The British were very interested in expanding the sugar cane production in Mauritius which drastically improved the economic landscape of the country. Another huge improvement the British made was that they abolished slavery in 1835 and instead introduced indentured labour. The abolition of slavery saw a large number of Indians and Chinese coming to the island to work either as labourers or shopkeepers and small business owners which saw the emergence of varied ethnic communities which added to the eclectic cultural landscape of Mauritius as well as it’s host of varied languages.
During this time the British prioritised English for administrative purposes but did adopt much of the Franco-Mauritians’ ways and only started to obviously push their own language in the 19th century. Today, despite the fact that English is used as the language of instruction in schools, as the official language in parliament and in court as well as in the banks and other institutions, only a staggering 1% of the population actually speak it as their primary language.
As mentioned earlier, the unique interaction between the French people and the African and Indian slaves resulted in a type of pidgin which allowed them to communicate with each other in a language that fused all of their own languages into one. This pidgin evolved over time and become much of the Mauritian population’s first language which was then passed down from generation to generation. Once it had become a mother tongue language, this pidgin in Mauritius become known as Creole.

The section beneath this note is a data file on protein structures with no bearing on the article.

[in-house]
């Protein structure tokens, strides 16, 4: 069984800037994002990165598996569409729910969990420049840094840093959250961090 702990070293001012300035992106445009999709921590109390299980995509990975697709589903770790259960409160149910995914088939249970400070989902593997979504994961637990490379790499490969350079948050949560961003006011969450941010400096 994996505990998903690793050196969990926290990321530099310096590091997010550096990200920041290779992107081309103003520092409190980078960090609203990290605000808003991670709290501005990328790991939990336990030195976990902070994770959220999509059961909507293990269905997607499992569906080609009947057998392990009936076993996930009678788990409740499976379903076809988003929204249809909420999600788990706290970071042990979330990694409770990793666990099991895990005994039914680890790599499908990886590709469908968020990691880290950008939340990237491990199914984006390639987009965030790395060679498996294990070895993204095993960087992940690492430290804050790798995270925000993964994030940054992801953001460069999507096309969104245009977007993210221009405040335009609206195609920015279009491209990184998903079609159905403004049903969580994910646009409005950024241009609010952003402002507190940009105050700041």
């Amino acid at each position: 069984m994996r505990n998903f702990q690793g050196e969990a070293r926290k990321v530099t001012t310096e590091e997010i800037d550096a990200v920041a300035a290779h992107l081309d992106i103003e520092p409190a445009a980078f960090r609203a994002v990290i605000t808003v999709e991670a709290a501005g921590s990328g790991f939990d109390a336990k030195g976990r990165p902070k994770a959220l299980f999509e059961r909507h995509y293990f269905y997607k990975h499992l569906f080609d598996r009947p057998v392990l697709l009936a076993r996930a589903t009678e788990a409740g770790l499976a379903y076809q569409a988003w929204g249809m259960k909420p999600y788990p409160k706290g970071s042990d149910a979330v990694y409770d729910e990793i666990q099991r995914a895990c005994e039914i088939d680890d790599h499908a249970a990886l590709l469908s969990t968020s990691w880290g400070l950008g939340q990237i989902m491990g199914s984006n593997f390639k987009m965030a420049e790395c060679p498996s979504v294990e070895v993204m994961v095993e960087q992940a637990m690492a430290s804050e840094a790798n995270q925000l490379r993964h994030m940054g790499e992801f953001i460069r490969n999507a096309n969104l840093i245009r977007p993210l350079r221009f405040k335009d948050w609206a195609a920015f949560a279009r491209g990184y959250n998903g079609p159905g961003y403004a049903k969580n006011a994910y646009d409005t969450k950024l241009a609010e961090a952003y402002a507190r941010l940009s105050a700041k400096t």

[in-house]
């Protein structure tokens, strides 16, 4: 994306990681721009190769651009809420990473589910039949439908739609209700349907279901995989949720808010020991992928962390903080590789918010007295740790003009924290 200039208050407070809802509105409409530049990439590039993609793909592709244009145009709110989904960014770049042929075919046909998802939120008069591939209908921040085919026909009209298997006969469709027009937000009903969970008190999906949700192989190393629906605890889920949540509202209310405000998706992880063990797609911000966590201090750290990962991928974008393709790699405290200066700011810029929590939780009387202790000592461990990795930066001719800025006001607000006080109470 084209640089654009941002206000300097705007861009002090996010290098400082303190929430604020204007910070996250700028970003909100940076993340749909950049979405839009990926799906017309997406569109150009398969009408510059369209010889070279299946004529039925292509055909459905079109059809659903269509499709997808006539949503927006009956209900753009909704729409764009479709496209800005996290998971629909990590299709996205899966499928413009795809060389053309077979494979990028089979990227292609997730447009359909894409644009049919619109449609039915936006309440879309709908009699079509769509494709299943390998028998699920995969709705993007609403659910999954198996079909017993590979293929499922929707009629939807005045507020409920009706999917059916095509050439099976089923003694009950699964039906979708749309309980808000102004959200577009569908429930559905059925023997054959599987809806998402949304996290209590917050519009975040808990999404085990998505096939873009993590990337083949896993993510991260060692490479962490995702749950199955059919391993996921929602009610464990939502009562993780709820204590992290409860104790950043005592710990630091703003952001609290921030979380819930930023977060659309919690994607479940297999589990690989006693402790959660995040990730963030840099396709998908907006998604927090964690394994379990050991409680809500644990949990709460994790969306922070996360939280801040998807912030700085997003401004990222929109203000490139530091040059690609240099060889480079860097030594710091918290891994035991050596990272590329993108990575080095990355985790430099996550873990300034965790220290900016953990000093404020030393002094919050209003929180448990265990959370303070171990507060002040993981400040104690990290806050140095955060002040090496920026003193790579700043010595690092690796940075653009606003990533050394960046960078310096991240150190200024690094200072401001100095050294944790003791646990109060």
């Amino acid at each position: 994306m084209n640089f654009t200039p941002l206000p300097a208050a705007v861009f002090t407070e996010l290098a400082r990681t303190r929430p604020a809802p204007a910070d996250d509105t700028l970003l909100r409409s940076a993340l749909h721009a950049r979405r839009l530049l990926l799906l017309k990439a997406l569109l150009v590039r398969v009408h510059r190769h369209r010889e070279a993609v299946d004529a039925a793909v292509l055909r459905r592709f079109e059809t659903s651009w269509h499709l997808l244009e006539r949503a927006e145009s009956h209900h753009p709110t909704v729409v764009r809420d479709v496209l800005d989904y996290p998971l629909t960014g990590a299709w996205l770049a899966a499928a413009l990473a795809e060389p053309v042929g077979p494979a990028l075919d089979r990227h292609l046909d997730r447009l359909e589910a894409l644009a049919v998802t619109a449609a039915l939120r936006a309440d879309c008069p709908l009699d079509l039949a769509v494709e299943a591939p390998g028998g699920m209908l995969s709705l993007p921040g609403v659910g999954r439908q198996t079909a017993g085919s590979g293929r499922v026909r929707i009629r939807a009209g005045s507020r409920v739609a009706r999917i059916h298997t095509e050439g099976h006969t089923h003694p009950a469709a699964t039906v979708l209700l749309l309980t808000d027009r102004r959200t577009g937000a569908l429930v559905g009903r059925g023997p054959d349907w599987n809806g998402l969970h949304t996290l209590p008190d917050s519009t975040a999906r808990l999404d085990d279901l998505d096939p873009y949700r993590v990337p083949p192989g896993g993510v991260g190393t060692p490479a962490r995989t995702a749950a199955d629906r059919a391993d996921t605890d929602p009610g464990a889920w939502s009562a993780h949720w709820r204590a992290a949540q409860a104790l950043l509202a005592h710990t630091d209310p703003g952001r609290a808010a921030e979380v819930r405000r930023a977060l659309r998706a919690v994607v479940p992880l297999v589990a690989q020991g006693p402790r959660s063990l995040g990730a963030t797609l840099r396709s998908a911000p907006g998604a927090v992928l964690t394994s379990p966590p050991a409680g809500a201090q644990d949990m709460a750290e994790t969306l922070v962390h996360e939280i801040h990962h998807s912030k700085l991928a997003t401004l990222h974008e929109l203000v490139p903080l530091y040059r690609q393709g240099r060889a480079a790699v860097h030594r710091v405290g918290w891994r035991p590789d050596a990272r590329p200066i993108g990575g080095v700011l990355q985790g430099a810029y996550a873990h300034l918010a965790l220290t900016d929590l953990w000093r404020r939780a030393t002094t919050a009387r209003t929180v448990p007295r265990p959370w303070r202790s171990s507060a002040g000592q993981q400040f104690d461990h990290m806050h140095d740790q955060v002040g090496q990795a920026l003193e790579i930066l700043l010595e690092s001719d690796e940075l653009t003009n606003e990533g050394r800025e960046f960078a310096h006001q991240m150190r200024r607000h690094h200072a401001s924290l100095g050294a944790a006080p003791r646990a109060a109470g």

The Mauritian Creole language is undoubtedly rooted in the French language (as a consequence of the French colonisation) and is spoken widely throughout the country. In fact, approximately 86.5% of the country speak Creole which means that this is unofficially the main language in Mauritius and there is constant debate about whether it will be introduced as the medium of education in Mauritius, the issue being that the language originated as an oral language with variations in the spellings of certain words as well as a few other inconsistencies.
But in reality, Mauritius is a multilingual country, with more languages than the French, English and Creole already mentioned. The slaves and indentured labourers brought with them Bhojpuri (which is largely spoken by the Indians who originated from Calcutta), Urdu, Tamil, Hindi and Telugu (which are the languages that were spoken by the Indians who come from Madras), Marathi (spoken by the Indians from Bombay) as well as the different varieties of Chinese languages that includes Mandarin, Hakka Chinese and Cantonese.
Language in the media
The debate around languages used in Mauritius is even more interesting when you look at the languages used in mass media. The main language used in Mauritius’ mass media (so magazines, television, radio and newspapers) is actually mainly French, except when it comes to international British or American publications. Funnily enough, even English television shows are often dubbed into French. In the tourism industry, which is one of Mauritius’ biggest industries, official forms can often be found in both English and French and many of the people working in the tourism industry can speak both, making it a fabulous destination to head to if you speak either of these languages.